The epidemic of plague that terrified Indians, generated scary headlines and stampeded some nations into weaving a cordon sanitaire around this country last month was, in fact, a limited outbreak, U.S. and Russian public health experts reported Tuesday.
After a 10-day investigation, members of the two-nation fact-finding group said they could not cite a single case of transmission of the dread disease from its epicenter in western India to New Delhi, Bombay, Calcutta, Madras or any of India's other major cities, which they said can be considered "plague-free."
Armed with these conclusions, the World Health Organization called for an end to restrictions on air and sea travel and trade with India.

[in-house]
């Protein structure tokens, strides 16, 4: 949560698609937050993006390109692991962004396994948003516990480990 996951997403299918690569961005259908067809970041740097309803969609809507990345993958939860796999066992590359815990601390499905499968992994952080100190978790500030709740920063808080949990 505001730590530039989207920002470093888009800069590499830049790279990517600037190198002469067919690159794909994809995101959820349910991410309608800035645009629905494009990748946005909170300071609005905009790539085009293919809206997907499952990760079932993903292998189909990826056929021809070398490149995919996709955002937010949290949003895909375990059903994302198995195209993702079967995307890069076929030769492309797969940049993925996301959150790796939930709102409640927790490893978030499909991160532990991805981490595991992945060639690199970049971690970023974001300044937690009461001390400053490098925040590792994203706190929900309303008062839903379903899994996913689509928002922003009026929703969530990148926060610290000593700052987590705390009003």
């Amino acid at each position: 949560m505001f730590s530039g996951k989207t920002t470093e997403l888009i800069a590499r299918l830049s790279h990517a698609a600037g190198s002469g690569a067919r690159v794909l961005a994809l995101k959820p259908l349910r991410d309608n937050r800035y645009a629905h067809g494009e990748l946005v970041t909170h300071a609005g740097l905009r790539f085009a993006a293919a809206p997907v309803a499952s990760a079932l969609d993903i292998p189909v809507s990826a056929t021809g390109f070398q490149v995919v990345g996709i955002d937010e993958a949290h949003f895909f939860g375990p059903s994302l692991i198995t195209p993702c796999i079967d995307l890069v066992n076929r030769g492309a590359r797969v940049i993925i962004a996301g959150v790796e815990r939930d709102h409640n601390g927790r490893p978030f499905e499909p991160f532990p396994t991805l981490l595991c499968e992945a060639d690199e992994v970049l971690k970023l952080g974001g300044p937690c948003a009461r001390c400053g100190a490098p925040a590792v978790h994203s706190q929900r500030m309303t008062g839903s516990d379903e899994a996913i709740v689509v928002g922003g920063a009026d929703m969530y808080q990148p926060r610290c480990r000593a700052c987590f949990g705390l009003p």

"We are telling the world the same thing we are telling you: that plague has been controlled in India and it is safe to travel here," said WHO acting regional director Samlee Plianbangchang.
Team members, stressing their conclusions are tentative because of their brief study, depicted a public health situation in the wretched, crowded, working-class areas of Surat that was potentially catastrophic but brought under control quickly.
The conclusions are welcome news in India, which reportedly lost more than $1.2-billion in foreign sales because of embargoes and canceled orders linked to the plague.